Playing the “Game”

Playing the “Game”

The age of Internet music distribution is upon us. Although currently the majority of music is still sold through “brick and mortar” retail outlets, millions of copies of songs are traded and sold on the Internet. By now all of us are quite aware of some of the issues facing the music industry such as: Intellectual property rights, MP3, Napster, ect. Obviously the impact of the resolution of some of these problems will be felt by the music production community, but the question that I propose today is what impact the music production community may have on the business of music.

The “Game” Board
I’ve always said that the current business model for the music industry is insane. We’re on an island surrounded by water with only one bridge to the consumers, which is guarded at one end by radio and at the other by retail. Both of the gate keepers have very little in common with the desires of the inhabitants of the island, except for the fact that they all wish to profit for themselves. And so the game begins. Like most games, experience develops a strategy for winning, and our current model is very well developed for all the players. The problem with any game is, although many people can play, very few win.
Our business is facing the possibility, or should I say probability of completely changing its business model. The abilities to directly promote, advertise, subscribe, sell, giveaway, or any other scheme you can think of to create a demand from the consumers, are now available. This newfound freedom for the industry has the potential to destroy all of the current rate structures, royalty agreements, and payment structures for us. As dark and dismal as that sounds, I believe that it can be a huge opportunity to correct some of the inequities that currently exist. The transition will most likely be painful for many but hopefully quick.

New Rules
What types of opportunities am I my talking about? The first thing that comes to mind would be participation in performance royalties by the artists and production people involved with the music. The next issue would be less corrupt, verifiable, royalty contracts with record companies. Issues such as: Controlled composition clauses, antiquated breakage discounts, ridiculous free goods percentages, reduced or nonexistent royalty rates for overseas sales, and monstrous withholdings of royalties to cover nonexistent returns should all be reworked. Ownership rights for the artists and content creators are also ripe for revamping. In short, creating a more honest business environment for us.
It’s an interesting evolution, or maybe revolution, that is taking place. Technology is providing the opportunity to create competitive commercial music with a much lower financial investment than ever before. It also provides the opportunity for the artist to personally finance, promote, control, and sell their music directly to a worldwide market. The power this enables an artist to have, is unlike anything previously known to the recording community. The ability to target consumers with a high probability of providing them with a product they will purchase, is now obtainable. Couple of this power with the current negative publicity which the major labels now currently enjoy, and you have leveled the playing field much more for all artists.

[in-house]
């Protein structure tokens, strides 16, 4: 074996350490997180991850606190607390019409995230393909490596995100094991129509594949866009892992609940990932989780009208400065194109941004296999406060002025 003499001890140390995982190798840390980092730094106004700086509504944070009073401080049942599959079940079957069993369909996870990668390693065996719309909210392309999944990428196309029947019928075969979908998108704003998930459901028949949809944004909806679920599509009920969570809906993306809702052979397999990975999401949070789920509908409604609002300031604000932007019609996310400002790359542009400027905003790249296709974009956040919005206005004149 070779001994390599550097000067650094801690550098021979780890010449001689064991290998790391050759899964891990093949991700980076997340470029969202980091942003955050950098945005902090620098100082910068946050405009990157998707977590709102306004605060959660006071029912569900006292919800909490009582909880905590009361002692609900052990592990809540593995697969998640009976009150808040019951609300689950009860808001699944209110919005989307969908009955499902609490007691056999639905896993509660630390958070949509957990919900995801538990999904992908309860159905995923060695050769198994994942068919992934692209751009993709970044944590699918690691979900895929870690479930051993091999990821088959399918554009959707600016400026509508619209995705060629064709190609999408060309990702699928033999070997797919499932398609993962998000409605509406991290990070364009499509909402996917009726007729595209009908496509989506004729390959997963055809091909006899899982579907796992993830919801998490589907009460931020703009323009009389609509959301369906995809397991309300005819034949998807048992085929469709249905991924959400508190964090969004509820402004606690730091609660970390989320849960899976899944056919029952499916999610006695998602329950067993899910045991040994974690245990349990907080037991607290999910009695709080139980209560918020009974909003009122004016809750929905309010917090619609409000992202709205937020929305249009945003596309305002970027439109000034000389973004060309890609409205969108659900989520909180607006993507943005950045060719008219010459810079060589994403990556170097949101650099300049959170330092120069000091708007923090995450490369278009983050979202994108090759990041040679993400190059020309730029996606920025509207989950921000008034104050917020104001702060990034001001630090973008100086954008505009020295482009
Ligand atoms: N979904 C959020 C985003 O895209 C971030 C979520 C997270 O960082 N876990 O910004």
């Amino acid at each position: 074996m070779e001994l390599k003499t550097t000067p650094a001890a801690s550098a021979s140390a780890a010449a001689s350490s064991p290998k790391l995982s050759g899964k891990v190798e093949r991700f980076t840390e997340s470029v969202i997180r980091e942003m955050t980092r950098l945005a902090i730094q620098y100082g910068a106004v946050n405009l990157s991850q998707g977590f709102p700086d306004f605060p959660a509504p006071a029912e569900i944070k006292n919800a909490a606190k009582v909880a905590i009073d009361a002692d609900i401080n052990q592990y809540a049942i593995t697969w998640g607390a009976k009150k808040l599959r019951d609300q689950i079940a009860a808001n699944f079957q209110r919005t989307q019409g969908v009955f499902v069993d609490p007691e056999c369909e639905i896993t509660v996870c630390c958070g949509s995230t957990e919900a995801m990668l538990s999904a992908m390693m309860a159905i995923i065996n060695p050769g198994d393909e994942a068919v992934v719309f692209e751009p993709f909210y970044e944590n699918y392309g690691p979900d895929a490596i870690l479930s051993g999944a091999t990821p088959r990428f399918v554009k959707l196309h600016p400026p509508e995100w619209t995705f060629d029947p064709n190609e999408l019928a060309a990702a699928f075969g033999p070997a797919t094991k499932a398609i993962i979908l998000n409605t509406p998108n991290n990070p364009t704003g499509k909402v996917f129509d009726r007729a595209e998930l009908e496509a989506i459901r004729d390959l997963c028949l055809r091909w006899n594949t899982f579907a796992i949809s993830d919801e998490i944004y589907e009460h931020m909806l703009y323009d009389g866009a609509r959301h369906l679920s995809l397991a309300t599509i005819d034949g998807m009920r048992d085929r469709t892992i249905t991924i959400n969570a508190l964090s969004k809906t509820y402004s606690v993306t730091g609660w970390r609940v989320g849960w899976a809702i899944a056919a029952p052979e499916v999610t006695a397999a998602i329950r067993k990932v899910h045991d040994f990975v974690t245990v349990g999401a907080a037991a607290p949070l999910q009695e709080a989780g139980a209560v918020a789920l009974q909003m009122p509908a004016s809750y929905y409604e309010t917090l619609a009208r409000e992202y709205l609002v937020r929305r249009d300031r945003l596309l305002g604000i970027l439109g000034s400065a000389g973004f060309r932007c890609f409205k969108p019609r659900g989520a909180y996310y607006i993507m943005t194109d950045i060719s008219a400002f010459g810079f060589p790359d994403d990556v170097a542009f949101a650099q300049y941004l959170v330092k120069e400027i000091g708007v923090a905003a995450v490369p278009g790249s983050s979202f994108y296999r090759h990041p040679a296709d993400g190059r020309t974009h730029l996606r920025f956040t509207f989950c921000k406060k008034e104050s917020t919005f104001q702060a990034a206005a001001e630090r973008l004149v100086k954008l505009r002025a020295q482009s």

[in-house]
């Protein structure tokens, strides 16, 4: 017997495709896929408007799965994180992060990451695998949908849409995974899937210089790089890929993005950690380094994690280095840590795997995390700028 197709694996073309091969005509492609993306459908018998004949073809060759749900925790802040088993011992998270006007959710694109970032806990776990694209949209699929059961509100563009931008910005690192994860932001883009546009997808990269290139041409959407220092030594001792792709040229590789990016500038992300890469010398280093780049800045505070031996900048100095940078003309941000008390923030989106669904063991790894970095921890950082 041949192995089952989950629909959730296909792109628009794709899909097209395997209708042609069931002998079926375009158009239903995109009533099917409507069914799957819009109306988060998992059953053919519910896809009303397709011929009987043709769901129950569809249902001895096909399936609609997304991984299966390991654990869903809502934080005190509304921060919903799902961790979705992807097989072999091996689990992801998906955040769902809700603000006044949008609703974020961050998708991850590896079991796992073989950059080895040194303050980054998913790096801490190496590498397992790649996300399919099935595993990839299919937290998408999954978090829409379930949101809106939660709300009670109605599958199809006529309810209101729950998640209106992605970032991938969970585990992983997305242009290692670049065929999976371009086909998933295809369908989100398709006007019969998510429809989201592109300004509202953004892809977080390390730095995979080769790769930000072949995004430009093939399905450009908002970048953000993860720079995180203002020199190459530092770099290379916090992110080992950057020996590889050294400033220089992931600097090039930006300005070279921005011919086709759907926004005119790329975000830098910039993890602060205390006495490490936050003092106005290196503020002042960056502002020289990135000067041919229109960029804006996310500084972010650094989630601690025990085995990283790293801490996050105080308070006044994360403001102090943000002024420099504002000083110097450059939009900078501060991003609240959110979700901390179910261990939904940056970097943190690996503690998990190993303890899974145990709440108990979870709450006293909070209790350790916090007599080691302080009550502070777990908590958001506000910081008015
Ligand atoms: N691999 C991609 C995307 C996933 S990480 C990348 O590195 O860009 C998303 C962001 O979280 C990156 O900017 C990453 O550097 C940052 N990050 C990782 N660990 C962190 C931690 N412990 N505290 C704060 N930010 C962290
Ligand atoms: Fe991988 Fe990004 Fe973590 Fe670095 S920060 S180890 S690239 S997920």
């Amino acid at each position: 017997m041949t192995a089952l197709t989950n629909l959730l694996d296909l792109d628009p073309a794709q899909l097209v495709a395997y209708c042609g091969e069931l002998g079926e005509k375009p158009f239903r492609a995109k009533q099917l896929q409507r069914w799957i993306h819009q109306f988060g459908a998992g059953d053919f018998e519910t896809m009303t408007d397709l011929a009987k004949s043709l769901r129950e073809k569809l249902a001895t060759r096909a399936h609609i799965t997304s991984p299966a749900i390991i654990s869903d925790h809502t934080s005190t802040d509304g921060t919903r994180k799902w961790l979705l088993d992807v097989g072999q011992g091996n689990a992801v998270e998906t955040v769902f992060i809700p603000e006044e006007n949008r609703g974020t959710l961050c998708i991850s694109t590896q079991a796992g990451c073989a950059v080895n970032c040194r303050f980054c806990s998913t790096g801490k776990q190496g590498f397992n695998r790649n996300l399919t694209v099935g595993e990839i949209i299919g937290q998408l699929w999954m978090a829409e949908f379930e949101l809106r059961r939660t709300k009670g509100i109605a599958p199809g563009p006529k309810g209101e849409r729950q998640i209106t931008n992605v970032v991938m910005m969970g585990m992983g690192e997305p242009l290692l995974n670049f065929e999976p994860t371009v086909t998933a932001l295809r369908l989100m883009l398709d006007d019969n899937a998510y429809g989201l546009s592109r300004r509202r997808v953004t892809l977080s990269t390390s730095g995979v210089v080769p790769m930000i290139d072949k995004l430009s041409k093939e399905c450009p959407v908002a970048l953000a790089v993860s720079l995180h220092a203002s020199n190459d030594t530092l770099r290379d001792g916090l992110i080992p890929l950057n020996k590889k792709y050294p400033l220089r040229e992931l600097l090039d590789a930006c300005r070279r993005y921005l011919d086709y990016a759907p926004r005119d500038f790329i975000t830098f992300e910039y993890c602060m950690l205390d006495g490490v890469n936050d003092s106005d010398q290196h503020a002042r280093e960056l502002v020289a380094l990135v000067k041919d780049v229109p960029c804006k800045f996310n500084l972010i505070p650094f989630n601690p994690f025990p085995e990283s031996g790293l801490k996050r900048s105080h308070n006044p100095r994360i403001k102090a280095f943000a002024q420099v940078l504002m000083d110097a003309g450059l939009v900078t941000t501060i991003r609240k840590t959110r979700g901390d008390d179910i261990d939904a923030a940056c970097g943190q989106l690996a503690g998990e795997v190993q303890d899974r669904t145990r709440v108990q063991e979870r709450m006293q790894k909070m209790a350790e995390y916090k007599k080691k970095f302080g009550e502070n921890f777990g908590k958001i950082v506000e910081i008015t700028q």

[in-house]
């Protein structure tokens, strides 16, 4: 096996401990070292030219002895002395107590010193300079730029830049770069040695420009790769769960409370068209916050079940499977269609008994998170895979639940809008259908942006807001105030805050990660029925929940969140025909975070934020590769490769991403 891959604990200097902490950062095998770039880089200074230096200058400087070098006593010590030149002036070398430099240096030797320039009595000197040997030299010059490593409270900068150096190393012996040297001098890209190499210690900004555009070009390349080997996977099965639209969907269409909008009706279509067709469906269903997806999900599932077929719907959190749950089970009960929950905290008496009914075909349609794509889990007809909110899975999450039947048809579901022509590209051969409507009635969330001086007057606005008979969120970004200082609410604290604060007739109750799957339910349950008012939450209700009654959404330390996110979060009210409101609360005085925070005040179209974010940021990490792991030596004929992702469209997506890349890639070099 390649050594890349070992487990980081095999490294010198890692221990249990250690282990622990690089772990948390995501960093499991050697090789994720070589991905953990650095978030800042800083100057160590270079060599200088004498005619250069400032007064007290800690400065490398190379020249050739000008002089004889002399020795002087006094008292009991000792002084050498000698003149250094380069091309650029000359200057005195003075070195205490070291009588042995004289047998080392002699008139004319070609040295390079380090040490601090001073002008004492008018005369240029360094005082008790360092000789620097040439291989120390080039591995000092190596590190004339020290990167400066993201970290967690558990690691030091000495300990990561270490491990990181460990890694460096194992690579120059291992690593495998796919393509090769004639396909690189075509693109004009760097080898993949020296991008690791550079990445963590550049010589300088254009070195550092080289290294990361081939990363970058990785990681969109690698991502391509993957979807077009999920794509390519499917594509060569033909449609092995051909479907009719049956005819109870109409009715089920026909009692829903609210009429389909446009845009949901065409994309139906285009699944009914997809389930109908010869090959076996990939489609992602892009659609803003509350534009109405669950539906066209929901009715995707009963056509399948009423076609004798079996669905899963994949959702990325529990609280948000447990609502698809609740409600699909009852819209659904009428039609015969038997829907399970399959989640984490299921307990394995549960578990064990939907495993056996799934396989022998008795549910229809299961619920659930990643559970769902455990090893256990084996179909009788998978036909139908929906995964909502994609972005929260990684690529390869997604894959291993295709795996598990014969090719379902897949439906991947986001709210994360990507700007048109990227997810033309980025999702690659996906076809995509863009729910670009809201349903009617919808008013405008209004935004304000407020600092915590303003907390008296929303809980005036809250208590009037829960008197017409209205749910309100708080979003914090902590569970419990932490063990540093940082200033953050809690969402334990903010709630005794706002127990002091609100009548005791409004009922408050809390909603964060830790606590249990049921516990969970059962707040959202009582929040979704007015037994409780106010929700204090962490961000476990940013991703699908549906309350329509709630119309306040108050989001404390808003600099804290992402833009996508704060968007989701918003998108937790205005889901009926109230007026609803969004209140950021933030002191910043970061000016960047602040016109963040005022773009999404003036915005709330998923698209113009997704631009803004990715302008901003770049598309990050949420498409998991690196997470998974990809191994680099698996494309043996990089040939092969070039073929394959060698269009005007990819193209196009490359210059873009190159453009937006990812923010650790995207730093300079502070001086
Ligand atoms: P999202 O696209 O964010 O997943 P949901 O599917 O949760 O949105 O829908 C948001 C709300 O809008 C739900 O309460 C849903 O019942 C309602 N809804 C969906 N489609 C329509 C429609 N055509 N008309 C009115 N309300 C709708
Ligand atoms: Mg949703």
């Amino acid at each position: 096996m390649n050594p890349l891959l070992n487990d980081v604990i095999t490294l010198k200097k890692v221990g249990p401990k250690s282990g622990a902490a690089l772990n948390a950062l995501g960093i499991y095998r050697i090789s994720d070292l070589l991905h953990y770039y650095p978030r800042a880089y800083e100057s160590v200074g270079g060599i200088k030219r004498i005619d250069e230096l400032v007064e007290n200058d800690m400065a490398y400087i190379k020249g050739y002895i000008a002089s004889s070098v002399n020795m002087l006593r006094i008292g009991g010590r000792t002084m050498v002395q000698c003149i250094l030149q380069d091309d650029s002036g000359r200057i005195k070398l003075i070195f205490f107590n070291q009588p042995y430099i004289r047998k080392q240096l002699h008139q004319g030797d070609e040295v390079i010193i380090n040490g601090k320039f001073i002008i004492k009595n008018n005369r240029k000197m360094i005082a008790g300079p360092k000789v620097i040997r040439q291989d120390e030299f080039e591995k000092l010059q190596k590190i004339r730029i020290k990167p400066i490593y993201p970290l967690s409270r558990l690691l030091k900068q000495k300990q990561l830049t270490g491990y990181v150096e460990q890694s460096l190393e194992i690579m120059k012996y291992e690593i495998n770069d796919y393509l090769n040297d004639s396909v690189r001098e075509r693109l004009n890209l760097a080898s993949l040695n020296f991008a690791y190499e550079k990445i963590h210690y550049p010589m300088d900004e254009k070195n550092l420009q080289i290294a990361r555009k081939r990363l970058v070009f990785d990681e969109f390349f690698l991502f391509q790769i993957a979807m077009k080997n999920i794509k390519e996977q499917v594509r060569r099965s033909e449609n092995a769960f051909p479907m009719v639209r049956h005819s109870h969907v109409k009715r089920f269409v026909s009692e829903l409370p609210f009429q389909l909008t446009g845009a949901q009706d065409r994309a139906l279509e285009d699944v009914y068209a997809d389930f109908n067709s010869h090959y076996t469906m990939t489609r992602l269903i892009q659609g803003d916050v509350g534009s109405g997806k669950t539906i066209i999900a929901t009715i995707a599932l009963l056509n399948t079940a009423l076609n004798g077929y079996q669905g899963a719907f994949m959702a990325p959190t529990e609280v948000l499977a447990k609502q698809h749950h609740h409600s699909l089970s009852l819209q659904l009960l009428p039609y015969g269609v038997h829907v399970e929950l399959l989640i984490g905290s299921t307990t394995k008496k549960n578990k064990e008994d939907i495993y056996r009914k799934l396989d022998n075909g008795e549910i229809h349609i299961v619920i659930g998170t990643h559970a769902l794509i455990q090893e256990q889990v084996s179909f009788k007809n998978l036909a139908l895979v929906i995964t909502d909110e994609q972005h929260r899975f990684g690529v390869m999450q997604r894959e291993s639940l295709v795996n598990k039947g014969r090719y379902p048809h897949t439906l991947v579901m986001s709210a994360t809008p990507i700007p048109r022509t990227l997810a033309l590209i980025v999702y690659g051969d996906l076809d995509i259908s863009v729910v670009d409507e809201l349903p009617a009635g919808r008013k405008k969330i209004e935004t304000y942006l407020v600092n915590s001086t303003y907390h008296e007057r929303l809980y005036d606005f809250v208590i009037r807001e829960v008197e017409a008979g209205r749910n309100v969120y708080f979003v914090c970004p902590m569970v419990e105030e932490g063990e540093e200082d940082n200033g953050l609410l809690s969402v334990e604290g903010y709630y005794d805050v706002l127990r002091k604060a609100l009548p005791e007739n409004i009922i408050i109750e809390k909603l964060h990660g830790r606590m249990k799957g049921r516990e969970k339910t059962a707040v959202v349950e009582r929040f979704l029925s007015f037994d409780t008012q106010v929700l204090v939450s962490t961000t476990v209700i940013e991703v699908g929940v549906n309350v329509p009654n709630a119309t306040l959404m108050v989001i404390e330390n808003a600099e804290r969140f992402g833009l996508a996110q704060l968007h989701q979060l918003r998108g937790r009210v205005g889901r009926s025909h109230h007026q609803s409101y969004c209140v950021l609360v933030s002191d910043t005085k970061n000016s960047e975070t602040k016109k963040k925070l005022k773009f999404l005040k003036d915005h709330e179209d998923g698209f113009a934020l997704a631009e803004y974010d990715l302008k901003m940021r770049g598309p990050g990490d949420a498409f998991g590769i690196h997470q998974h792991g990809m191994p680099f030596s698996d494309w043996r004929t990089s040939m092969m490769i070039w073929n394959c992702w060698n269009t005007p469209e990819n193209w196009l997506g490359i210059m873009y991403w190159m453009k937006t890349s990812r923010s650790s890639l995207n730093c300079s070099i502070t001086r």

Strategy Guide
So what do I mean when I say what is the impact we can have on the Internet? I think that not unlike the changing business models for the music business, we’re about to see the possibility of changing production models for music itself. The ability to interact with the music by the consumer is something that’s never existed before. The possibility exists for the consumer to mix and balance and adapt performances to their individual preferences. The listener has always been a pretty passive element in music production but that maybe changing. The processing power available with the average PC is staggering. The advancement of voice control and improvements with the interfacing of people with computers may change the way people listen to music. I seriously doubt we will be sending 48 tracks or more out to the consumers to mix themselves, but the possibility for a consumer to control environments and basic levels of several elements in a mix, are quite possible. (Personally, I would just as soon never have to make another vocal-up version for the label but that’s another issue, or maybe not!) I recently read a study which said 67% of all college students currently kept all their music collection in their computer! It seems to me that a large portion of our audience may already be capable of this type of manipulation.
The other point, no matter how much I dislike it, is the apparent demise of the album! It appears to me that we’re heading for a market consisting entirely of singles. Consumers are very weary of overpriced albums containing one or two songs that they really want. The ability to choose only the songs, and to only pay for those songs, seems to be where we’re headed. Therefore I wonder how long it will be before we interact more closely with the consumers directly in the studio! Will the fans choose the songs to include a project? How much would they be willing to pay to be that close to the creation of an album?

Play it!
I guess the point I’m trying to make with all of this is it’s time for all of us to get in the game. We need to stand up and contact our legislators to support the production community in this time of change. We need to create new opportunities for ourselves with progressive ideas and products. And like my kids say every day, “Come on Dad, let’s play!

Clute
“Big Shot” Country Music Producer/ Engineer